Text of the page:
Short Passages to Improve Automaticity and Inflection
Through repeated one-minute readings of the Fluency Practice Passages, students can increase their
reading rate and accuracy while also working on proper expression and smoothness. Fluency practice also
helps improve student comprehension and focus. View our Fluency Standards Table for additional information
about recommended reading rates.
By improving fluency and reading at a suitable rate with accuracy and inflection, students are
better able to comprehend more complex text. Word recognition and automaticity also improve with
repeated readings of short passages.
How to Use Fluency Practice Passages
Passages are available at different levels of text complexity and can be used for
one-on-one reading, independent timed reading, or partner timed reading.
One-on-One: Read the Fluency Practice Passage aloud so the student can hear
fluent reading. Have the student read the passage. If the student stumbles on a word, read
the word aloud and have the student repeat it.
Independent Timed Reading: Give the student a stopwatch to time the
reading. The student starts timing as he or she begins a passage and stops it at the end of
the passage. Have the student record the reading time on a chart or graph.
Paired Readings: Have students work in pairs and time each other. At the
end of one minute, the partner with the timer says, "Stop," and circles the last
word read. This partner then marks the number of words read on the chart at
the bottom of the page. After several readings, the partners switch roles.
Timed Reading Procedures
You will need:
Two copies of the assessment passageone for the student and one for the instructor
Stopwatch or clock
Clipboard (so students will not see what you are writing)
Start timing when the student begins reading the first word of the passage (the student will not read the title).
If the student struggles for more than 3 to 5 seconds, say the word so she or he can keep reading. After one
minute, say "Stop," and circle the last word read.
Resist the impulse to correct errors immediately as mistakes and self-correction will be reflected in the score.
If the student becomes frustrated, stop the test. Say the student can retake the assessment after more reading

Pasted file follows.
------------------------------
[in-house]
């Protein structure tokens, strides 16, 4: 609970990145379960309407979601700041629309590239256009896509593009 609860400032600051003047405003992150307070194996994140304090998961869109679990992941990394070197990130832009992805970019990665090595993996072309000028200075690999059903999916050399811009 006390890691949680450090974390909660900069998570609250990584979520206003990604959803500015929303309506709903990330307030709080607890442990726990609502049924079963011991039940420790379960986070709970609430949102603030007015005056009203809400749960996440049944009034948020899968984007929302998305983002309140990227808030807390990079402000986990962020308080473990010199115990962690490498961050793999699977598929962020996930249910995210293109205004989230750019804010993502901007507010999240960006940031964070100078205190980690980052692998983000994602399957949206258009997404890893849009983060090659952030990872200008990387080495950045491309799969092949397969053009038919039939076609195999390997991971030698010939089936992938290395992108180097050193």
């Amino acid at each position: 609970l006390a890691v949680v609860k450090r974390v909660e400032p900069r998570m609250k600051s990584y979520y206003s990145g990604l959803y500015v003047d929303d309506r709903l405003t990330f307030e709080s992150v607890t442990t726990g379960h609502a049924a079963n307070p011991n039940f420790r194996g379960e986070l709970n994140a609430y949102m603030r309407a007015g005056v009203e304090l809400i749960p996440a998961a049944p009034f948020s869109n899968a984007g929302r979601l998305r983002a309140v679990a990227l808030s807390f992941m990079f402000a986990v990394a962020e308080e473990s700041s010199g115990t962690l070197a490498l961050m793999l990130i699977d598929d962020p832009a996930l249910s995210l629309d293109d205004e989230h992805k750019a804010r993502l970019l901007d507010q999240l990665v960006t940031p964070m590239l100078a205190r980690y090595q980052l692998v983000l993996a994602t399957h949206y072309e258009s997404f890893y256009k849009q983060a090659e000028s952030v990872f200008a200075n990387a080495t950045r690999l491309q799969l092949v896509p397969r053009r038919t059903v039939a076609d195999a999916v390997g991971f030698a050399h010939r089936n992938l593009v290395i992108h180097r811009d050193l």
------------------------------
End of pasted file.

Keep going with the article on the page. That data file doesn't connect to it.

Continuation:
practice. Choose a passage at a lower level for the next practice session.
As you follow along on your copy, make a slash ( / ) through any words the student misses or cannot read without
help. Mark a dash above words skipped. Errors include:
Word substitutions, including incorrect forms of the word
Words in the wrong order; both or all words are counted as wrong
Struggling that lasts for 3 to 5 seconds, or more
The following are not considered misses:
Varying pronunciation due to accent, dialect, or speech impediment
Repetitions in which the wording is correct
Self-correcting a mistake; the word is scored as correct.
Timed Reading Scoring
Write the student's goal rate in the box provided.
Use the words-per-line totals in the margin to count the number of words read to
find the words per minute (WPM) rate. Write this number and the date in the chart at the bottom.
In the "Errors" line, record the number of mistakes (slashes) under Read 1 if this is the first reading,
Read 2 if it is the second reading, and so on.
Subtract the mistakes from the total number of words read to find the words correct per minute (WCPM).
Divide the words correct per minute (WCPM) by the words per minute (WPM) and multiply this result by 100. This is the
student's Accuracy/Reading Rate percentage.
Record this number in the box.
After about four to six readings, students should reach the target words-per-minute standard for their grade
level with an accuracy rate of 90 to 95 percent.